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Getting to Seoul from Daegu

Outside the Daegu Express Bus Terminal (across the street of Dongdaegu Station/metro stop)

Getting from Seoul to Daegu is what every new Daegu expat wants to know.  Sometimes, there’s only so much you can do in Daegu.

Taking the Express Bus to Seoul from Daegu (cheaper)

I’m  a big fan of taking the public bus to get a more local perspective. In Korea the express bus is not only a culturally nice way to travel, but comfortable, reliable, cheap and fast. (It’s actually faster than the slow Mungunghwa train!) The bus plays satellite television and it makes a pit stop at a rest station, where you can get out, stretch your legs and buy some snacks. There are no bathrooms on the bus, so if you have a small bladder, you may want to rethink. But there is also luggage storage available overhead and in the underneath cab of the bus. The seating won’t be as spacious as a train, but this difference isn’t much.

You can try to book your ticket that day but know if it’s full, you may have to catch the next one. Thus, I try to purchase my tickets in advance. Traveling by Express Bus in general and want schedules and routes? Check out Korea’s Tourism site has a schedule of bus times but unless you have a Korean charge card, you’ll have to go down to Dongdaegu station (it’s got its own metro stop) to purchase the ticket yourself. Your bus companies will be either Kumho, Dongyang, Jungang, Choneil, or Samhwa.

Seoul Station has 2 express bus stations you can enter into– Seoul or Dong Seoul. The Seoul bus enters into the Express Bus Terminal which is the larger and busier brother of Dong Seoul. This terminal has its own Express Bus Terminal subway stop (Line 7, Brown Line) which is approx. a 5-8 minute walk downstairs to the subway.

Dong Seoul station is a little smaller and the subway is also a 5 minute walk, however you may need to ask for directions to re-orient yourself. The Gangbyeon subway station (Line 2, Green Line) is housed in a different building across the street of Dong Seoul station.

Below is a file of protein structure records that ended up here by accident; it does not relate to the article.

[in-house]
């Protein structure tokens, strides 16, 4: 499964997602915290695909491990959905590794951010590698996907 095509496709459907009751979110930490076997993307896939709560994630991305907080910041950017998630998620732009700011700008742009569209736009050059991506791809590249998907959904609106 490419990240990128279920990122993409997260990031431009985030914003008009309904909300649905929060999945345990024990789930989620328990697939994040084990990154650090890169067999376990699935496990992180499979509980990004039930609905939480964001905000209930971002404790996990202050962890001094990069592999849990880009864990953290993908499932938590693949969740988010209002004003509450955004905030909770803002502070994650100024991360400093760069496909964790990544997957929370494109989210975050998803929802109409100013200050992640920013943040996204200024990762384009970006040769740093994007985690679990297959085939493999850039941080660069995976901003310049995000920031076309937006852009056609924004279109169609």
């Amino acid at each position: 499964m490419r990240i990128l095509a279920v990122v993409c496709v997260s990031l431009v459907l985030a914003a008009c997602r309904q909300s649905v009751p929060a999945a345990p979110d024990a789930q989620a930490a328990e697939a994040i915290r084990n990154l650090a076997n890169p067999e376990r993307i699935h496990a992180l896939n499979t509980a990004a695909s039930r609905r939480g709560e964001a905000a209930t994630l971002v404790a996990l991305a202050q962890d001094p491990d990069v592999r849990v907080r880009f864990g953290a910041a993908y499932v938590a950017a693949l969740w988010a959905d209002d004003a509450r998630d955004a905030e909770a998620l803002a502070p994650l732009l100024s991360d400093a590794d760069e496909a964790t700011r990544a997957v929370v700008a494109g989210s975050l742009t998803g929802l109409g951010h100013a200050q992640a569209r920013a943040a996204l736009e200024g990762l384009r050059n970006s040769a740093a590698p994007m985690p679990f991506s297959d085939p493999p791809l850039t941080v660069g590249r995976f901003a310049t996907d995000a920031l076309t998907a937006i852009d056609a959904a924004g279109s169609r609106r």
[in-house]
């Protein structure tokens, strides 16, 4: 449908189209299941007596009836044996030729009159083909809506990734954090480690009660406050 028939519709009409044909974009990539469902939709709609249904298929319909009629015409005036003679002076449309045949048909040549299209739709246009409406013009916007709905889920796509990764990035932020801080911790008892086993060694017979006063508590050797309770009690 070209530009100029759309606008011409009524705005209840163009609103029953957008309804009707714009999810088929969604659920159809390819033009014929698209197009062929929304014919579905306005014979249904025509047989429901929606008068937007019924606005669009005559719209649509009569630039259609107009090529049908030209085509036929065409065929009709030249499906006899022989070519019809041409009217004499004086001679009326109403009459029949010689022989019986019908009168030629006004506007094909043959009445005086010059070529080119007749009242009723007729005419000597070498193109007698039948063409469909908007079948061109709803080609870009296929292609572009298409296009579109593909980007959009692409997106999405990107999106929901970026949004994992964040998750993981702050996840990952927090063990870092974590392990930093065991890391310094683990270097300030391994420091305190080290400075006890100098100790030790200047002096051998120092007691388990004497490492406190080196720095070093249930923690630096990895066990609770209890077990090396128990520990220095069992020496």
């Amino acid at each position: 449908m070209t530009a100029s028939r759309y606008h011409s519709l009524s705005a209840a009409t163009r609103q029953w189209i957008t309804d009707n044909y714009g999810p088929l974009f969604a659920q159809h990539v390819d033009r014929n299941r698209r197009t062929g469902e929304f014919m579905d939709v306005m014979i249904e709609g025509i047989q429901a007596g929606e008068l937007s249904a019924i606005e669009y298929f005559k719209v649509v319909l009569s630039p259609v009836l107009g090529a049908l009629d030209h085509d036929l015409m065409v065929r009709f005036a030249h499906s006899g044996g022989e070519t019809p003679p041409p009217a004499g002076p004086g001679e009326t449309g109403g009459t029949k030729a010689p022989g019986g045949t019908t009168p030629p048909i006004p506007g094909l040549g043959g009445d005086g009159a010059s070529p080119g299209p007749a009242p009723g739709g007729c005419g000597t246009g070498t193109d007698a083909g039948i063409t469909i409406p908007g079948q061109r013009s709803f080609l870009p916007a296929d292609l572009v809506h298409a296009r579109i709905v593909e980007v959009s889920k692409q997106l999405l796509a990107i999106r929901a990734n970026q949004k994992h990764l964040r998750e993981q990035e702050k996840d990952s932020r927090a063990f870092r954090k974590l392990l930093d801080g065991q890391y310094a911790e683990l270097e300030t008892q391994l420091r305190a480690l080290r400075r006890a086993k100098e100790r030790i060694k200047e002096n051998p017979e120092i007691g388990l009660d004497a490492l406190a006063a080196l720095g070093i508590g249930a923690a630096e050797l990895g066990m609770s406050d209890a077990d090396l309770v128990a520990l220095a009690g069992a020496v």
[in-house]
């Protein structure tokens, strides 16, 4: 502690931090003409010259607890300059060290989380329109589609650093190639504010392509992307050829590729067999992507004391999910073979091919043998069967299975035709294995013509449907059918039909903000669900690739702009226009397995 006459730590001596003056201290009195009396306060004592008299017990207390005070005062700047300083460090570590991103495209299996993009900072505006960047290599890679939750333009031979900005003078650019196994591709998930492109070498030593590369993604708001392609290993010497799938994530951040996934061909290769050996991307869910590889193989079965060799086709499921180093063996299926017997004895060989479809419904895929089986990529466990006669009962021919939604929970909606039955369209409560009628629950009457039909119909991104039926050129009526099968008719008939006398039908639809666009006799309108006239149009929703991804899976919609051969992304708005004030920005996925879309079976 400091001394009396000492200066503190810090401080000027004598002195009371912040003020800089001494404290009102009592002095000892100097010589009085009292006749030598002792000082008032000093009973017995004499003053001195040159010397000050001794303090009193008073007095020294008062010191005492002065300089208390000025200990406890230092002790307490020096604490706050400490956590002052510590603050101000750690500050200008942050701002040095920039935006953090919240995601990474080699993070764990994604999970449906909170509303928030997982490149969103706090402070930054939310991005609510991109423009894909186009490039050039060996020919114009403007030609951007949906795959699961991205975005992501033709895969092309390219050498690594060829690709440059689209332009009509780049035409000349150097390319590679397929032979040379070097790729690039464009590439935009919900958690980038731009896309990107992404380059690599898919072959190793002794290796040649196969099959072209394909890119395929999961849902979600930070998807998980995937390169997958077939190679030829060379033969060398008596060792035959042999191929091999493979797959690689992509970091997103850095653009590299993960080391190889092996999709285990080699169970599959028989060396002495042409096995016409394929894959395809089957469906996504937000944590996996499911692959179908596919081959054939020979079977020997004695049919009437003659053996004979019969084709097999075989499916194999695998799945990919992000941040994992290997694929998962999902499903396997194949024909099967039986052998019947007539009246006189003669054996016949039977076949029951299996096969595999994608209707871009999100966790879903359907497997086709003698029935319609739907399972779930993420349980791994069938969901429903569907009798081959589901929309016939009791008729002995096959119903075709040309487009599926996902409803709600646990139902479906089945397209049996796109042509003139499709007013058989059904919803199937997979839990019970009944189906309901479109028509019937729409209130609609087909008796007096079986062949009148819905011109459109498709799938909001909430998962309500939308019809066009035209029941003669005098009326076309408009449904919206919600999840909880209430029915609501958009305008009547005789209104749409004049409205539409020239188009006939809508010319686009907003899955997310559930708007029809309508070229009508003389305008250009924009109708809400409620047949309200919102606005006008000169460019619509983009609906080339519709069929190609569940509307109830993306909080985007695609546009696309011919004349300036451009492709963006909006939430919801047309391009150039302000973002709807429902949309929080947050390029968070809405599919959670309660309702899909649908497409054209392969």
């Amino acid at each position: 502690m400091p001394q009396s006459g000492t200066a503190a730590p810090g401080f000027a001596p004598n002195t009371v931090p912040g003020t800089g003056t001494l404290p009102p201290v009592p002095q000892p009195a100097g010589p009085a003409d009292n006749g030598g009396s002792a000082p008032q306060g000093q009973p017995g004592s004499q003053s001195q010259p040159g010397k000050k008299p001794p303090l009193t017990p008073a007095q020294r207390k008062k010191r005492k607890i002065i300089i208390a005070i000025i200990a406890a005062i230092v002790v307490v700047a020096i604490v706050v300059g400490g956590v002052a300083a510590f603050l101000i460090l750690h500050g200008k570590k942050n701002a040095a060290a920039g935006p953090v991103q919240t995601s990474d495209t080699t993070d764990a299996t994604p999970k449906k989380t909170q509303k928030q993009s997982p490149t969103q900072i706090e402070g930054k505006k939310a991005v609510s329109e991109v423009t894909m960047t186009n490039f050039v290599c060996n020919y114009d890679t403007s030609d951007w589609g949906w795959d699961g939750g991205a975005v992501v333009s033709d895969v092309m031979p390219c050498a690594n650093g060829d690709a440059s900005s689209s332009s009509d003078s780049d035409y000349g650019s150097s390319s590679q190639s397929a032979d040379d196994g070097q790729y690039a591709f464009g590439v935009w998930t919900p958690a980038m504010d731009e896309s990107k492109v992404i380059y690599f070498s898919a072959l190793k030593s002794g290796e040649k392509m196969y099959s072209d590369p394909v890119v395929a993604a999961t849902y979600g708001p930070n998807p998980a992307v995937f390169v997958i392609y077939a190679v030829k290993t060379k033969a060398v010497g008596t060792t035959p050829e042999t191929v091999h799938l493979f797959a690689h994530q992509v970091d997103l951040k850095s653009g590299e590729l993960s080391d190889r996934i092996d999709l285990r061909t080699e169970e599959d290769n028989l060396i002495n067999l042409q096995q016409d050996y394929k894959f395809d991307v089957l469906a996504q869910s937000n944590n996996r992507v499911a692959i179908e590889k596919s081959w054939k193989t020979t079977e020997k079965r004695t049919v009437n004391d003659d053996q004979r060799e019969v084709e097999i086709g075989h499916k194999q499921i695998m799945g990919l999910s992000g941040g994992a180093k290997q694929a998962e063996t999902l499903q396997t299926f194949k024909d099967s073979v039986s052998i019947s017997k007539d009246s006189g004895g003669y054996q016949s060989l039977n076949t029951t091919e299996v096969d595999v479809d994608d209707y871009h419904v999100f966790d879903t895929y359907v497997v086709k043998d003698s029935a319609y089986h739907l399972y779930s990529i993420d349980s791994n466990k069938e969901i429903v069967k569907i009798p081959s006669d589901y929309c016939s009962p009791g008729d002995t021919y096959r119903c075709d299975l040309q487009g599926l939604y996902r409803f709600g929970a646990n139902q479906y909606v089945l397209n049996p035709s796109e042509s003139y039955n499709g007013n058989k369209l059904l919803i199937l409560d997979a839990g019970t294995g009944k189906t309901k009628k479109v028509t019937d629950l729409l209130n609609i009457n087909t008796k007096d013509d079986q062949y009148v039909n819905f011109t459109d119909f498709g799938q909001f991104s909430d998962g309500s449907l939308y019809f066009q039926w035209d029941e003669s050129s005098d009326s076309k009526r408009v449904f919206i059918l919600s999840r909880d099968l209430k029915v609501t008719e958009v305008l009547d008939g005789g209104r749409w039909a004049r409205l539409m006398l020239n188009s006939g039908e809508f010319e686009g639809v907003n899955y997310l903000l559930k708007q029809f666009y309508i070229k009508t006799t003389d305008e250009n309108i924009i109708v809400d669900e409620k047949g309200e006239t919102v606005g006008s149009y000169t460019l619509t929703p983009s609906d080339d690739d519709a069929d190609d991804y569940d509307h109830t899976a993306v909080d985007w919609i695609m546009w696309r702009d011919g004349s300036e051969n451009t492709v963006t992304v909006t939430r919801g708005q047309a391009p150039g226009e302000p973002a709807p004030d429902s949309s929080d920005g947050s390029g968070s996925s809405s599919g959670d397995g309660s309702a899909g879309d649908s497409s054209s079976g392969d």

I have gone to both stations. Cost of a OW ticket is approx. 15,500 W for General and approx 17,000 for Excellent and will take 3 hrs and 40min. There is no on-board bathroom in the bus but the bus driver will make one rest stop 1/3 way from Seoul. This is the cheapest way to get to Seoul and equally as comfortable as the train. It also takes the same amount of time as the Mungunghwa (slow train) but not as fast as the KTX.

Leaving Daegu

You will probably do a 10 minute fast food/bathroom stop at a rest stop like this

The bus drivers tend to be pretty punctual in their schedules so never waste time


Taking the  KTX train from Daegu to Seoul (pricier but speedier)

Taking the train Mungunghwa to KTX will cost you anywhere from 20,000W to 50,000W one way (16,000W for standing on the Mungunghwa–4 hours+ ride). The cheaper and slower Mungunghwa doesn’t ensure speed over the bus. In fact, its slower and more expensive. But riding the KTX to Seoul will enure speed in a little over 2 hours. If you’re traveling with a group then you’re in luck– buying a set of 4 tickets brings you a  50% discount. Buying a package of 4 is actually cheaper than buying 3 single tickets. Again, unless you have a Korea credit card, you will not be able to make reservations but must go the station in person. Seats are comfortable and you will depart from Dongdaegu Station to arrive into Seoul Station.
Korail website: (English site avail)

Dongdaegu station in Daegu– All trains can be caught
from this station as well as, Daegu Station.

Me and my family on the train to/from Seoul.

Seoul Station (view from inside the cafeteria); in actuality, its size is impressive–
it looks like a luxury mall and has some stores in it too (i.e. Lotte Mart, Smoothie King, etc…)

The street in front of Seoul Station- equally impressive.

Is there Luggage storage in Seoul Train Station & Subway?

Both stations have their own subway stop and offer lockers to store luggage in, but it doesn’t always guarantee an empty locker. There are other passengers who have the same idea as you. When you arrive, look for a locker with a key hanging from it. If there are no visible keys and they are all taken, that signals that lockers are full. In Seoul, your secondary bet is to go downstairs to the subway lockers of which there are a few.

Seoul Station’s locker system is a bit tricky and confusing. The computer screen is all in
Korean and certain lockers alternate as drop-off/delivery services!